From Goodreads.com:This is a book I wrote. Because I wrote it, I had to figure out what to put on the back cover to explain what it is. I tried to write a long, third-person summary that would imply how great the book is and also sound vaguely authoritative–like maybe someone who isn’t me wrote it–but I soon discovered that I’m not sneaky enough to pull it off convincingly. So I decided to just make a list of things that are in the book:
Stories about things that happened to me
Stories about things that happened to other people because of me
Eight billion dollars*
Stories about dogs
The secret to eternal happiness*
*These are lies. Perhaps I have underestimated my sneakiness!
Why I Chose It: Um….
So I have no reason for why I chose this book because after I started reading it, I realized I had no idea why I had picked it up. I honestly think I had read the title online and had been lured in based on that alone. Here I was thinking this would be a comedic look at people in awkward situations, with funny or ideal ways to get out of them.
I’m sure on some level I was aware that Hyberbole and a Half is actually a blog (Found here: http://hyperboleandahalf.blogspot.ca/). I’m sure I’ve heard of it before. And who of us haven’t seen all of the memes that exist because of this blog.
Yep, definitely know it. Yet somehow I had completely blocked this from my memory and failed to connect Hyperbole-the-book to Hyperbole-the-blog. Yes, even with the super recognizable picture on the cover.
Now, I’ve never really been a follower of the blog, by which I mean I’ve never visited it and have simply picked it up through Twitter and Tumblr over time. This is why I didn’t realize that this type of humour isn’t really my type of humour.
No, I didn’t find the book funny. At all. There were a few things that made me smile, but that’s it. I can totally understand why other people find it funny, but… not me. I was also suffering disappointment from the book not being what I was looking forward to – bad mix.
There were a few things I liked about the book. I did enjoy the drawings throughout some of the stories. Though overly simplistic, the stick figure drawings manage to convey extreme human emotion, and communicate the message of the story perfectly. Some of those faces are the faces I make inside my head at people, so it was rather entertaining to see them on the page.
There is also one section where Brosh looks at depression: how it feels, and how other people react to a person being depressed. This section really spoke to me. Everything Brosh said was undeniably true. The way she addresses depression through her awkward humour was brilliant, and made me really appreciate how depression might look for someone who is actually depressed – and how well-meaning people can come across as horrible.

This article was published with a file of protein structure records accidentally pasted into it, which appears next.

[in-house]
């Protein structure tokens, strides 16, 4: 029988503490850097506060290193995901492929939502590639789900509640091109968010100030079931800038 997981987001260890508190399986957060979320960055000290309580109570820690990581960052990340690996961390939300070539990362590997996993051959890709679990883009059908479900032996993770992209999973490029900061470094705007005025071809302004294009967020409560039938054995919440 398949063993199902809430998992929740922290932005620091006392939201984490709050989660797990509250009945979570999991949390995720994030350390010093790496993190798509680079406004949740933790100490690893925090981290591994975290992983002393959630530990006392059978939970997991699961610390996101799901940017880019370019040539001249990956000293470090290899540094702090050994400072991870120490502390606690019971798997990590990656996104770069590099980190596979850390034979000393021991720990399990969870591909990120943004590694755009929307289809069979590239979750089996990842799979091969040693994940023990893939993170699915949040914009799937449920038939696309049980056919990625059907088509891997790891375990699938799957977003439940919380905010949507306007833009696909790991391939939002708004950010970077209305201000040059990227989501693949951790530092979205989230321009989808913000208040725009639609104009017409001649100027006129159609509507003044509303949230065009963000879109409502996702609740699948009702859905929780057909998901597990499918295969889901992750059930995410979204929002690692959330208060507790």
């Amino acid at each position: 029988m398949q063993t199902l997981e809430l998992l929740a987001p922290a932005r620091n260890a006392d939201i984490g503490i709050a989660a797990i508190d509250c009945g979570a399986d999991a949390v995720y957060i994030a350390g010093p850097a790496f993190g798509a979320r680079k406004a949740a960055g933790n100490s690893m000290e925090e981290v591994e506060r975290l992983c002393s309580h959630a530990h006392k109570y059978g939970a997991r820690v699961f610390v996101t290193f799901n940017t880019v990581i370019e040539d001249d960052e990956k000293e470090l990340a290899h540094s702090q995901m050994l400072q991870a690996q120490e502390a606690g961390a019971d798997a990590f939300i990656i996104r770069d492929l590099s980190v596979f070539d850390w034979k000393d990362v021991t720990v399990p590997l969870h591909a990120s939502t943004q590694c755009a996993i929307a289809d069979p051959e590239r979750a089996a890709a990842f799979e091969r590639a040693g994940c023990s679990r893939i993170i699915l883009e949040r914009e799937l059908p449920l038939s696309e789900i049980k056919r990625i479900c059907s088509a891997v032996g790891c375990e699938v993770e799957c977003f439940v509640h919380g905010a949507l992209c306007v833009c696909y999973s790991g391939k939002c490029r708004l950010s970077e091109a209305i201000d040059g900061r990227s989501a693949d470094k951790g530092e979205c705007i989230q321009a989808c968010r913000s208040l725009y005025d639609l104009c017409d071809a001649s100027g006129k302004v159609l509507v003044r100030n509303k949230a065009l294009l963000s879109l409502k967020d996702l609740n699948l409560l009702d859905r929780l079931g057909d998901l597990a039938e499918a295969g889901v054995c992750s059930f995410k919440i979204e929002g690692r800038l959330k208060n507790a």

But the rest was just…random. Too many random stories about her dogs, or her dinosaur costume, or being a child hyped up on sugar. Not only did I feel like there weren’t any point to many of the stories (humourous or otherwise) but overall, I felt like there was little point to the entire book. I kept expecting some overarching theme to appear, that magically linked all of the stories together and come to a grand conclusion. But that never happened. Everything just seemed really disjointed, like someone had grabbed a whole bunch of random posts and shoved them between two book covers.
So I think unfortunately this book was simply not for me. I know a ton of people loved it, and it won the Goodreads Choice Award in Humour for 2013. I just felt I couldn’t get into it, and I didn’t get a lot of the humour. I think this book would be ideal for fans of the Hyperbole blog or of Brosh’s work. Definitely if you like meme humour or other comic blogs on the internet, this is worth a try.
Rating: 2 / 5
“Most people can motivate themselves to do things simply by knowing that those things need to be done. But not me. For me, motivation is this horrible, scary game where I try to do something while I actively avoid doing it. If I win, I have to do something I don’t want to do. If I lose, I’m one step closer to ruining my entire life. And I never know whether I’m going to win or lose until the last second.” p 35
“But people want to help. So they try harder to make you feel hopeful and positive about the situation. You explain it again, hoping they’ll try a less-centric approach, but re-explaining your total inability to experience joy inevitably sounds kind of negative, like maybe you WANT to be depressed. So the positivity starts coming out in a spray – a giant, desperate happiness sprinkler pointed directly at your face.” p 131